March 8, 2016
In honour of International Women’s day (or as they call in here in Switzerland, International day of struggle for women), these are my musings about the movie Suffragette. There are going to be spoilers in here.
For those who don’t know, Suffragette covers parts of Britain’s history of women fighting for the vote. I say ‘parts’ of the history because, as many others have correctly pointed out, the story completely erases black women from the story. There is not a person of colour in the entire movie as far as I can remember.
From the little I know about the historical details, the global suffrage movement was complicated and looked very different around the world. In Aotearoa New Zealand all women (white and indigenous) were the first to get to vote in 1893. In Britain it was first only women over 30 in 1918. In the USA the suffragists were segregationist and closed ranks against black women in order to further their cause. So it is very important to point out that while this movie was a win because it shows (part of) the story of struggle, it was really just a win for white women. And in my opinion, that is just not good enough.
There is no good reason that I can think of that the movie couldn’t have included some important truths about how black women were deliberately excluded from the suffrage movement. The film would have been far richer and more honest if it had shown what really happened, instead of ignoring an important part of history. And it’s important that this part of history is not erased. When my daughters are old enough to watch this film, I shouldn’t have to sit them down first to explain what was missing.
The struggle for equality is real. The struggle was different for different women then and it still is different for us today. Let us please start acknowledging that more.
To be honest, I found the film horrfying to watch. I was in tears for at least half of it right from the early minutes. Don’t get me wrong, the film was well made but it was incredibly suspenseful. I use the word horrifying, not because of the violence, although yes, there was violence. Women were beaten by police during peaceful protests and gatherings.
In general there was a fair amount of violence in the film, but it wasn’t gratuitous. It was factual, unenhanced, yet slumbering underneath the surface all the time, creating suspense. The element of risk and danger was ominipresent and frankly incredibly draining and stressful to hold in your awareness all the time. I kept wondering if the next scene was going to be a husband beating his wife, or the boss abusing his underage workers. In one scene the police round up the women who had been listening to a leader speak and instead of taking them to jail, he just says: “let their husbands deal with them.”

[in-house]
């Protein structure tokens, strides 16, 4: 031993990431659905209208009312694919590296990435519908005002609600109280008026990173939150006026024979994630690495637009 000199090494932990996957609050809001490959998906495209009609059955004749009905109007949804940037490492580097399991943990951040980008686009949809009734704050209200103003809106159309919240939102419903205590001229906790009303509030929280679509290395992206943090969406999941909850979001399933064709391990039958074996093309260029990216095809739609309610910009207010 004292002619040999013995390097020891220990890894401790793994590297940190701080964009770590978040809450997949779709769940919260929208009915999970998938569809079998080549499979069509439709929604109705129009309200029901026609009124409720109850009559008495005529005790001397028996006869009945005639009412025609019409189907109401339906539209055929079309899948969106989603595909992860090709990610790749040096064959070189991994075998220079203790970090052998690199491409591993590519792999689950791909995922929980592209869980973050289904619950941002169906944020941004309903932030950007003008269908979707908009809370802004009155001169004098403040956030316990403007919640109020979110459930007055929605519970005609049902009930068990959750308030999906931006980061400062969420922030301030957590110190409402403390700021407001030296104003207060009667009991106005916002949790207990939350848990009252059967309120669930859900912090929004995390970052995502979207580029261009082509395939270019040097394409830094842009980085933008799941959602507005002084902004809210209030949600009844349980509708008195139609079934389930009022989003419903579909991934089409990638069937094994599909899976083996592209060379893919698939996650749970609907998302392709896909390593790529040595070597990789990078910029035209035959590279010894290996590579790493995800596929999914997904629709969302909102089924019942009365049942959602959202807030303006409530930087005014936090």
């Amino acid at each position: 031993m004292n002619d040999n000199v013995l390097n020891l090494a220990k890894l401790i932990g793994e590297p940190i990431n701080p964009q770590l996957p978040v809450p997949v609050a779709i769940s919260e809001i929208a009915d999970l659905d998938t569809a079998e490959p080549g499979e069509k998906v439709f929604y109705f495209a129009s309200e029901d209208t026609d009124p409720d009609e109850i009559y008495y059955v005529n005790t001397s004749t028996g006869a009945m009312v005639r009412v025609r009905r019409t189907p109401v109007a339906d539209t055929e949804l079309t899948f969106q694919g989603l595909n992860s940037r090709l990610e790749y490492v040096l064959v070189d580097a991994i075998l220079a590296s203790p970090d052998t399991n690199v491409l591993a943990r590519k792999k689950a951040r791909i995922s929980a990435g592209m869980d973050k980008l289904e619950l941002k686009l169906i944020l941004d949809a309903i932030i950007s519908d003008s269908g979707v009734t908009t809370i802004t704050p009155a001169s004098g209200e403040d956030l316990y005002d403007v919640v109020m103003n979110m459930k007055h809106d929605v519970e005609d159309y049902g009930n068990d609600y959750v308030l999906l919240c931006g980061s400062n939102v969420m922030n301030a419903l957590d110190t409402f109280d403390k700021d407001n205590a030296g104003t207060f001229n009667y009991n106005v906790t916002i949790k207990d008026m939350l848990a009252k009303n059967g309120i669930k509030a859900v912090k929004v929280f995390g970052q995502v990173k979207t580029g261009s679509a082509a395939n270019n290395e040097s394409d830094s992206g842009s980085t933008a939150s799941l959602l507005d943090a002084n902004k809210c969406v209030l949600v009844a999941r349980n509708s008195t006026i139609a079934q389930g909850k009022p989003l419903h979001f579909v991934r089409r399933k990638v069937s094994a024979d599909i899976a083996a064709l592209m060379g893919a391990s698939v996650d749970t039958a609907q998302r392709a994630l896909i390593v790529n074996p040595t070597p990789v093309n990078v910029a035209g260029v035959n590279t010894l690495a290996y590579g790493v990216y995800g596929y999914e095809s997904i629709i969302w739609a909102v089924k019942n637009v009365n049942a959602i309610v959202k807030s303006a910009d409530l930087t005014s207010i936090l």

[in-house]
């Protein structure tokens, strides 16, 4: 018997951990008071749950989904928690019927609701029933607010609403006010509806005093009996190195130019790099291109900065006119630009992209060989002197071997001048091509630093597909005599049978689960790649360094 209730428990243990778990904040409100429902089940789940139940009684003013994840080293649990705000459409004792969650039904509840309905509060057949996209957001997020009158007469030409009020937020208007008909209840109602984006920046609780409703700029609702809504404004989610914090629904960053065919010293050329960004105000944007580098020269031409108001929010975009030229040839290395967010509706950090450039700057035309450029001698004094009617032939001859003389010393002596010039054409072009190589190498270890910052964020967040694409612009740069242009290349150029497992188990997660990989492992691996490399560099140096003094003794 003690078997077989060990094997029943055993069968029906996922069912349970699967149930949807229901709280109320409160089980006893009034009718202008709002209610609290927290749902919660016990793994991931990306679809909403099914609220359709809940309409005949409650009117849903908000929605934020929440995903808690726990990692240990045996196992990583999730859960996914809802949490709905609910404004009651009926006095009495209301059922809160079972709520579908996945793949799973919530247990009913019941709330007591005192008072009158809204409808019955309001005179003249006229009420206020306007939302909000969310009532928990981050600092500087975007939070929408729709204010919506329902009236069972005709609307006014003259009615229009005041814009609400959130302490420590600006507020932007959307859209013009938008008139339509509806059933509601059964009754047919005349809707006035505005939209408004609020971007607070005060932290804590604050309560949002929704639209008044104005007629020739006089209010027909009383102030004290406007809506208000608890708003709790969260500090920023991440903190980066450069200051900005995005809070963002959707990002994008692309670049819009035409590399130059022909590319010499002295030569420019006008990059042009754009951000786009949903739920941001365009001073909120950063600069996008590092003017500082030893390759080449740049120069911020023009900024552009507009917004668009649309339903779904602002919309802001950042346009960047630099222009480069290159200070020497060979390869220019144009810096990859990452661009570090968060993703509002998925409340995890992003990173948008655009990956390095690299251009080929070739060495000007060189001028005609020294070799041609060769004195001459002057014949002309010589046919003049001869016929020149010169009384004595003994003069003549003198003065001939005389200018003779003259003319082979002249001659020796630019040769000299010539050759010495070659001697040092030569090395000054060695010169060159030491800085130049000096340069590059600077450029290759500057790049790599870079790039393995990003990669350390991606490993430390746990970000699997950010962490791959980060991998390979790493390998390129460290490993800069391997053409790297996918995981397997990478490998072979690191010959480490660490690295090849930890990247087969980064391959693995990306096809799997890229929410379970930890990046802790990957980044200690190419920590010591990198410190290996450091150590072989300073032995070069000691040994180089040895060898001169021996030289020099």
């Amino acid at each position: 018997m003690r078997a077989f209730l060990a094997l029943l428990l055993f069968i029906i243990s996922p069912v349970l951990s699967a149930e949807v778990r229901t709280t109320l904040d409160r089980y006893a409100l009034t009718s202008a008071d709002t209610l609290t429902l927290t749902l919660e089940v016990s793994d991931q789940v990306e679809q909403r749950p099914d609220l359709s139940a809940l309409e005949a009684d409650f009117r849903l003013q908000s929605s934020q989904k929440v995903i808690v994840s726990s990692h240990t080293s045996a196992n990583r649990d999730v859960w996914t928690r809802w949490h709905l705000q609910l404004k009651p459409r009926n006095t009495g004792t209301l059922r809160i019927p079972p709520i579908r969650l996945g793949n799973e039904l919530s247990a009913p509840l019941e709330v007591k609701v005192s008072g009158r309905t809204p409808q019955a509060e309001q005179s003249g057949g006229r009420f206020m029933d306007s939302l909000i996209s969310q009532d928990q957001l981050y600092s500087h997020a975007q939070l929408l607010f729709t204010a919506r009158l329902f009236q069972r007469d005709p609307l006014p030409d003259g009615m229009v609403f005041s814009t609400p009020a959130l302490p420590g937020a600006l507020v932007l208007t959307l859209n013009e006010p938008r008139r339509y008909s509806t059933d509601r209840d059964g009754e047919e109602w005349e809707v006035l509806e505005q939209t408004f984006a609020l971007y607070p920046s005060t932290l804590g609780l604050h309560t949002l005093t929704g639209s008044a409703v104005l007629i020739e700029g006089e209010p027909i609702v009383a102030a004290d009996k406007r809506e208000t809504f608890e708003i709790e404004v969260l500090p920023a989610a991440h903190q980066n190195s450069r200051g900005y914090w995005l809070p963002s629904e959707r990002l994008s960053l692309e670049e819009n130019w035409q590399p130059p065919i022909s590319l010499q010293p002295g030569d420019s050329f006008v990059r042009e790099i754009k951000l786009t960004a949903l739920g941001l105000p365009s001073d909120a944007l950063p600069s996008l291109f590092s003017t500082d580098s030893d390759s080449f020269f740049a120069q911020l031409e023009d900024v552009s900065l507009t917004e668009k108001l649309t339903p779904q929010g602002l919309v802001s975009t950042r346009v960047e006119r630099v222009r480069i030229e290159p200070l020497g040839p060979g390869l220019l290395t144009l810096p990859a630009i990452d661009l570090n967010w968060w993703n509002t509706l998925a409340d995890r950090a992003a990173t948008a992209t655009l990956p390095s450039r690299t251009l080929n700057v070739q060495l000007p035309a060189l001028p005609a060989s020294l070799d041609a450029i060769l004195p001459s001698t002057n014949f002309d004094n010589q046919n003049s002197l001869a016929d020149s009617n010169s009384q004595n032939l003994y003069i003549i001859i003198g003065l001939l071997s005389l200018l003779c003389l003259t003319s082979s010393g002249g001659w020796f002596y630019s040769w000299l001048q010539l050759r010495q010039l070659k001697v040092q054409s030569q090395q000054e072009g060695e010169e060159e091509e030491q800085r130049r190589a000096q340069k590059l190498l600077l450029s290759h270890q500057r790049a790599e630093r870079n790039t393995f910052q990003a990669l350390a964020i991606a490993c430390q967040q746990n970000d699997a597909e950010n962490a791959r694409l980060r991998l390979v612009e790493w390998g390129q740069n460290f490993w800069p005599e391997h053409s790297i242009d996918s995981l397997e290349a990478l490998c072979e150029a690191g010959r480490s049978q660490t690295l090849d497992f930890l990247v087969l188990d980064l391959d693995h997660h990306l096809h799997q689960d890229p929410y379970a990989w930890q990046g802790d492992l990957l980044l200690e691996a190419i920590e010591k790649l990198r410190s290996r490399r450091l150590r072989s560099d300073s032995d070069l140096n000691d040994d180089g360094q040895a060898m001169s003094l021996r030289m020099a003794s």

I use the word horrfying because the outrage, the anger was just was so relatable. I could tap straight in to personal memories of experiences and people that resonated with those in the film. If you have ever been to protest an injustice or been close friends with someone who gives so much of themselves to a cause, then you too will be deeply moved by this film.
The anger bubbles up so easily. I am of course so lucky to live in a time and place where I have the rights that so many women fought for me to have. Yet my anger is fuelled by the knowledge that so many women are still fighting for rights all over the world. That we are still fighting for the world to take our needs seriously and to treat women and our concerns as equally important as those of men.
As the film drew to a close, a women in the audience yelled out the date of the next women’s march to commemorate what they call ‘international women’s day of struggle’. But the word for struggle in German is ‘kampf’ which also means to fight. To me, this is very fitting. According to Gerda Lehrner, one of the founders of the field of women’s history, women organised and fought for over 70 years to get the right vote. Here in Switzerland it took until 1971-ish until women could vote on a federal level. That was like, yesterday, in the scheme of things. Saudi Arabian women got to vote for the first time last year, for crying out loud.
So let us keep fighting. And let us keep supporting and caring for each other, especially across our differences. One of the elements in the film I enjoyed the most, was this commeraderie, this bond between sisters that was forged. The way they looked after each other is something I have only ever seen from women. But I am by no means letting men off the hook either. (Note to men: you need to step up and be a visible part of making the world a better place).
There is so much more to say, but I will end with saying that our battles are not yet over. This film may have been a ‘historical period drama’, but there is still work to be done.